What to Consider When Building an Outdoor Kitchen

How to fight off mosquitoes, keep cool, and pick the best appliances

By Claire Carusillo

Published on June 26, 2015

When cultivating your own outdoor cooking space, looking beyond the charcoal and tongs can open you up to a new kind of al fresco experience—and that means enjoying the act of barbecuing without the frenzy of running between the kitchen fridge and grill. To take your picnic and outdoor dinner game one step further, consider these options:

Find a sturdy table.
You likely already have patio furniture (or at least a mishmash of chairs), but a sturdy table, big enough to fit a whole hungry crew, elevates a summer grill session to a bonafide meal. Metal furniture is durable, but when it bakes in the sun, its radiating heat can become unbearable. Consider a dark-stained wooden set, like the six-seated, drop-leafed Äpplarö set from IKEA in a dark stain.

Get an outdoor compact refrigerator.
You'll likely be keeping less in your outdoor kitchen than you do in your primary kitchen, but an outdoor refrigerator—something small enough to fit into a cabinet—is a convenient place to store marinade ingredients, condiments, and vegetables. A stainless steel Alfresco outdoor refrigerator functions well underneath a bar, and can also be converted into a keggerator, if that whets your whistle.

Get to know your specialized grills.
Slater's clients are seeking more freedom in the type of cooking one can do outside on standard outdoor gas grills. He's seen an uptick in requests for built-in cabinetry to conceal ceramic charcoal grills to cook pork shoulder and other barbecue items. Ceramic Big Green Eggs are available through dealers internationally. Woodburning ovens like Fontana Gusto can offer an additional custom touch an outdoor kitchen/entertaining space even further, allowing pizza-making capabilities to a domain typically limited to standard cooking.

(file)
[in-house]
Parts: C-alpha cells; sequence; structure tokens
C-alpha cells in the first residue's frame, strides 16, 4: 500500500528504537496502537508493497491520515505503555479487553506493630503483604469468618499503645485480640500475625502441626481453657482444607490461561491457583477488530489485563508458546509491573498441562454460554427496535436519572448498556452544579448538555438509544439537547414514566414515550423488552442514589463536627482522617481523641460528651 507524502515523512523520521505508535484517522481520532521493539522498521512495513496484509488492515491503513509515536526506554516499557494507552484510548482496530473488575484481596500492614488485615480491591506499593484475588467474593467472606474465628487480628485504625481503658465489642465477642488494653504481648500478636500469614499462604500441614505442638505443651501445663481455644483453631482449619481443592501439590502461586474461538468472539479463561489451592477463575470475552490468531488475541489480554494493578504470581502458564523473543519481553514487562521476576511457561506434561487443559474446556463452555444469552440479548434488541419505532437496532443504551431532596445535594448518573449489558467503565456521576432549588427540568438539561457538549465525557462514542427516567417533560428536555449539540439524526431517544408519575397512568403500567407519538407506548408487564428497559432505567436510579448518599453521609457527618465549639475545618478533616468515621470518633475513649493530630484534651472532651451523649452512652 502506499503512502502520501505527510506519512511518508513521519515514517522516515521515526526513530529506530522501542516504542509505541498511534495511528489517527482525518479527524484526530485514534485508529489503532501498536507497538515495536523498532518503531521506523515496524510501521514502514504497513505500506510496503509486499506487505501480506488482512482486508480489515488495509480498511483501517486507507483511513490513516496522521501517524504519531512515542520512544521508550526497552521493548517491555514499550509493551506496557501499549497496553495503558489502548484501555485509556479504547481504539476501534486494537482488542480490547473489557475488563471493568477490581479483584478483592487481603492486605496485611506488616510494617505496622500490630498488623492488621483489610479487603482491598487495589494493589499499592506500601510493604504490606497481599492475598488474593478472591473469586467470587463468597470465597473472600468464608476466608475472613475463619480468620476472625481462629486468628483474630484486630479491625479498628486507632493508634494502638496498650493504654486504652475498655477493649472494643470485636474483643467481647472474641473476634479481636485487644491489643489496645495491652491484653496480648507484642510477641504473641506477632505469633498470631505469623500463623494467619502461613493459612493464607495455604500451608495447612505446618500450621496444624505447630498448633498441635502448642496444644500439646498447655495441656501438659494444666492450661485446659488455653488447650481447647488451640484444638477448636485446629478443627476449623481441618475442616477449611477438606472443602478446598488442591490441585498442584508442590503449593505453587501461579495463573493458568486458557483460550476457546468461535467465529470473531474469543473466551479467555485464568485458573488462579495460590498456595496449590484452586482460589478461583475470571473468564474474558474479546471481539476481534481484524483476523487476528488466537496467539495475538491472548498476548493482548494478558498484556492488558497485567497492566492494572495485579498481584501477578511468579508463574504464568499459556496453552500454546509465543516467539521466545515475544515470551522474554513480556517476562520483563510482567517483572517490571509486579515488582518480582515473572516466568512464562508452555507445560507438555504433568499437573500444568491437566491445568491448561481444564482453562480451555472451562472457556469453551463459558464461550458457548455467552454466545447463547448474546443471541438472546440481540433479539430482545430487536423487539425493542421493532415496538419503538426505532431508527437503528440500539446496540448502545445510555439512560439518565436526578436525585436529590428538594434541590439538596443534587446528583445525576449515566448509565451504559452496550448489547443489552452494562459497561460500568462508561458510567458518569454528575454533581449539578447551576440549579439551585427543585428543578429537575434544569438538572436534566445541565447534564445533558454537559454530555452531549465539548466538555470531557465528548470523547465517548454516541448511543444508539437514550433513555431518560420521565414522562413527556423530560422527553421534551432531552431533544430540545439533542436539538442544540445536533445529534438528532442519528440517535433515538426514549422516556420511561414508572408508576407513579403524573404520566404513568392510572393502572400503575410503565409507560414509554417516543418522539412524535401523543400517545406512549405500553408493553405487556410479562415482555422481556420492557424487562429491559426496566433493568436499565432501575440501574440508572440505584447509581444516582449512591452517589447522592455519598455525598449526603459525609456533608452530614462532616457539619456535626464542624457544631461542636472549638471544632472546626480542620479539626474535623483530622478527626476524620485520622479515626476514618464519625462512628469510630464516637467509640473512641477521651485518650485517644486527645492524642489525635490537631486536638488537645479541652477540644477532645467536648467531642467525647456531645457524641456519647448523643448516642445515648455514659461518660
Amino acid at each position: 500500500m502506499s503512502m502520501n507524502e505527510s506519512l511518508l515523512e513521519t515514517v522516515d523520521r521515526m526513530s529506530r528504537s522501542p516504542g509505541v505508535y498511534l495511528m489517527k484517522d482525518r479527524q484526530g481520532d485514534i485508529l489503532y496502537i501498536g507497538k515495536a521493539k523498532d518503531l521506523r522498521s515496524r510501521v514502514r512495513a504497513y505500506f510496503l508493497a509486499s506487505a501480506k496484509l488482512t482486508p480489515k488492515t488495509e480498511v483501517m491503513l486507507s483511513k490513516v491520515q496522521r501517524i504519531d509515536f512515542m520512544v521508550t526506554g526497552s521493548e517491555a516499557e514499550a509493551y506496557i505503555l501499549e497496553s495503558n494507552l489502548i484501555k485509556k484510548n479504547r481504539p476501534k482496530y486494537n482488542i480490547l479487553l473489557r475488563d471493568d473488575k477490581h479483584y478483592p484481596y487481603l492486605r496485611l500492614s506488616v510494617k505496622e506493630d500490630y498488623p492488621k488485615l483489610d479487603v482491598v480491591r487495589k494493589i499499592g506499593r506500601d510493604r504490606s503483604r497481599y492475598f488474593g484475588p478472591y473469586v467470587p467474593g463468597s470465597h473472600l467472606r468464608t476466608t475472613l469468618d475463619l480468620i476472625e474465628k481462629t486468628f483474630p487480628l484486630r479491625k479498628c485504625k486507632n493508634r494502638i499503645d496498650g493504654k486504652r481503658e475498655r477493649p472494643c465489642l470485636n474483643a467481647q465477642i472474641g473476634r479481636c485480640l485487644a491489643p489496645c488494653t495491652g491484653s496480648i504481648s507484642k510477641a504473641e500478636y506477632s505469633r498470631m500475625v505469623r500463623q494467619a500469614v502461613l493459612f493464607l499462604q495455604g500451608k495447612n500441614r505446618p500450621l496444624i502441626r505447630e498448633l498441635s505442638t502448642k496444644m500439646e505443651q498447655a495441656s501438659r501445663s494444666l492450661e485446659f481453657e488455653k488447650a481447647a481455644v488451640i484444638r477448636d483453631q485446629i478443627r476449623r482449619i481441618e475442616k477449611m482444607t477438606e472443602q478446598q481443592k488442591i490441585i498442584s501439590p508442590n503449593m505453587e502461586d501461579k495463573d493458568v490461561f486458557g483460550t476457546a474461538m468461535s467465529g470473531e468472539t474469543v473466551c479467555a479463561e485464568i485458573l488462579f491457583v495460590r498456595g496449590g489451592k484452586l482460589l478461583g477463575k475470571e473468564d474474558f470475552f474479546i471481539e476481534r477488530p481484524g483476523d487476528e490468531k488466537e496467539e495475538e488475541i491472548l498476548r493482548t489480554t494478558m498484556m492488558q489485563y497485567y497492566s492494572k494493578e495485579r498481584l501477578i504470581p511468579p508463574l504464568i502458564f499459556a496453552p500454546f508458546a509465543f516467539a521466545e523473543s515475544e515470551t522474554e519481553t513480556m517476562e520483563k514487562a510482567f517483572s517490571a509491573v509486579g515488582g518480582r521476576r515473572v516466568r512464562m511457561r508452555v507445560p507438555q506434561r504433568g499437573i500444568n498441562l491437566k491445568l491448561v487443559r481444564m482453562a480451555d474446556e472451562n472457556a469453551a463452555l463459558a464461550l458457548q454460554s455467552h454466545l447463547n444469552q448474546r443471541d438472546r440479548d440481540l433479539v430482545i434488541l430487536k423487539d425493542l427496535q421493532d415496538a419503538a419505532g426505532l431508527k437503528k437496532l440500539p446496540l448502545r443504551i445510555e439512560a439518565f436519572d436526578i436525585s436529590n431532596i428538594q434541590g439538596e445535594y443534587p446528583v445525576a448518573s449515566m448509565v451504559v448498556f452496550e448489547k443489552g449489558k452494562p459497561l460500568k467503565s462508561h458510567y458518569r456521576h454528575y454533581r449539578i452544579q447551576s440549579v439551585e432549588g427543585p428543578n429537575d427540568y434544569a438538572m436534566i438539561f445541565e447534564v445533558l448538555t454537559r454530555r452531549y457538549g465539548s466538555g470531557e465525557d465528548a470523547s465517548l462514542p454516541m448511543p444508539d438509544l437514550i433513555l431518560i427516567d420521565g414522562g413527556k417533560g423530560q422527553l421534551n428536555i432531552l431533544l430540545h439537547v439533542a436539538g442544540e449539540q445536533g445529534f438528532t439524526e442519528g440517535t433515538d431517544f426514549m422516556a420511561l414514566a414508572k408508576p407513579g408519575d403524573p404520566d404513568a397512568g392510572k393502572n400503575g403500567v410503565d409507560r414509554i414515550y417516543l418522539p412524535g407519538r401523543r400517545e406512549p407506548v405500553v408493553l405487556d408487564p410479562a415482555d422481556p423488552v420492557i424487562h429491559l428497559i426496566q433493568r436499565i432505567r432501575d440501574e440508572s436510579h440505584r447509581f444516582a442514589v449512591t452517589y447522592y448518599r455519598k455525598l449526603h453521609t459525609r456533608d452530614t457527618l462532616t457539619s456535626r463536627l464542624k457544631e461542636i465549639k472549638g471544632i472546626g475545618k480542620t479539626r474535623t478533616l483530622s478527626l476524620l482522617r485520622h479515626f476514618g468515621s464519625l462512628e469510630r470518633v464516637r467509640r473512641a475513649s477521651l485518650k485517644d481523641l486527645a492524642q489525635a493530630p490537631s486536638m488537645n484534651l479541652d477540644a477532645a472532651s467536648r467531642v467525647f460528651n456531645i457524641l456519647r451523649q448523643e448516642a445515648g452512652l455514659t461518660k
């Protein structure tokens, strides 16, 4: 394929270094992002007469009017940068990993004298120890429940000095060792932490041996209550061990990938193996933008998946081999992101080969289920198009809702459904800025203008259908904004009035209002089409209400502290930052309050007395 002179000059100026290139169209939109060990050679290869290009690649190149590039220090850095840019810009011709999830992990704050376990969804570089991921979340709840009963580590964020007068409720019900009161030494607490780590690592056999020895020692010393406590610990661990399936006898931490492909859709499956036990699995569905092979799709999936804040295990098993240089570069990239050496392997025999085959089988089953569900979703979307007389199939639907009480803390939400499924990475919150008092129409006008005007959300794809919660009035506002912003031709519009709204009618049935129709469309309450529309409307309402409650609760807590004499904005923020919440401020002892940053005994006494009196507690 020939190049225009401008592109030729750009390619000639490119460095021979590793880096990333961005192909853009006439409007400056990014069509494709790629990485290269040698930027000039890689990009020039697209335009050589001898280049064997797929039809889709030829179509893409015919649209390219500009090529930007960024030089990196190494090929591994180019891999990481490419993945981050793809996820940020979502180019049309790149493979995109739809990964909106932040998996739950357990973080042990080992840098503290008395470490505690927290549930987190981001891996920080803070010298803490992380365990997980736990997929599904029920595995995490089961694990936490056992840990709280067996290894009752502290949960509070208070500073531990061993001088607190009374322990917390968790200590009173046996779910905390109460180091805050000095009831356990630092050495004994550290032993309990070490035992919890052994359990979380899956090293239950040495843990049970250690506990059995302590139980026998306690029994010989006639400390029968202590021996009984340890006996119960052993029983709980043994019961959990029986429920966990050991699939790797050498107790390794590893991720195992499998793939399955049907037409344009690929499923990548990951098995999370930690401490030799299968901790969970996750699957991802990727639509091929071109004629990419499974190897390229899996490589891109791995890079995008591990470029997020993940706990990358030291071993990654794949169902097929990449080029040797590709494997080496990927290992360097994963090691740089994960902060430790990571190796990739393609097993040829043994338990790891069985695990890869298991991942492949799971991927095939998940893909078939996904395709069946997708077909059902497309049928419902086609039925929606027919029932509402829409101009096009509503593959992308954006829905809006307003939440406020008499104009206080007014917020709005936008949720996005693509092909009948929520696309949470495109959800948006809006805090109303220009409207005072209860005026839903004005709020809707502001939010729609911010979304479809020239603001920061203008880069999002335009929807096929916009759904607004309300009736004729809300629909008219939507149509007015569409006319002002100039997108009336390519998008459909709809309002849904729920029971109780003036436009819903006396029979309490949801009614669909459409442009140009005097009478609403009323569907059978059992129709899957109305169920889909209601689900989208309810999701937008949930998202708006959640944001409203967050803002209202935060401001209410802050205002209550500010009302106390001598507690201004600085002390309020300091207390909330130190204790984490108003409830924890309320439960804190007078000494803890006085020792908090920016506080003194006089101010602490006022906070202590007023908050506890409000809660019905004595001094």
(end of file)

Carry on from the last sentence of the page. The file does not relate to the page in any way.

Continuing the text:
Buy power burners.
Boiling water outside is harder than it seems, and you'll need power burners to do it. Most regular burners aren't strong enough to boil water outside, because of fickle environmental variables. For a truly functional outdoor kitchen, you want to be able to fry a turkey or boil shrimp outside, rather than running in and out the backdoor with a pot of sloshing, boiling water. Consider a special-made outdoor natural gas or propane burner like one from Blaze Outdoor Products.

Protect yourself from the heat.
Eating, cooking, and lounging outdoors is no fun if you're suffering from the heat. Solar protecting fabrics like those made by Sunbrella can be used to create a custom awning over your outdoor kitchen space; their UV-protecting and fade-resistant fabrics let you focus on the grilling instead of the oppressive July heat.

Keep mosquitoes at bay.
For a mosquito repelling system that functions better than a citronella candle or dousing yourself in bug spray every fifteen minutes (and thus potentially contaminating your burgers), try a misting system. "The most advanced I've seen is a perimeter misting system on a timer," said Slater. He recommends MistAway Systems, an automatic misting system that sprays an insecticide through nozzles installed on your property.

Claire Carusillo is a writer in New York City. She pines for hot carbs and luxury.

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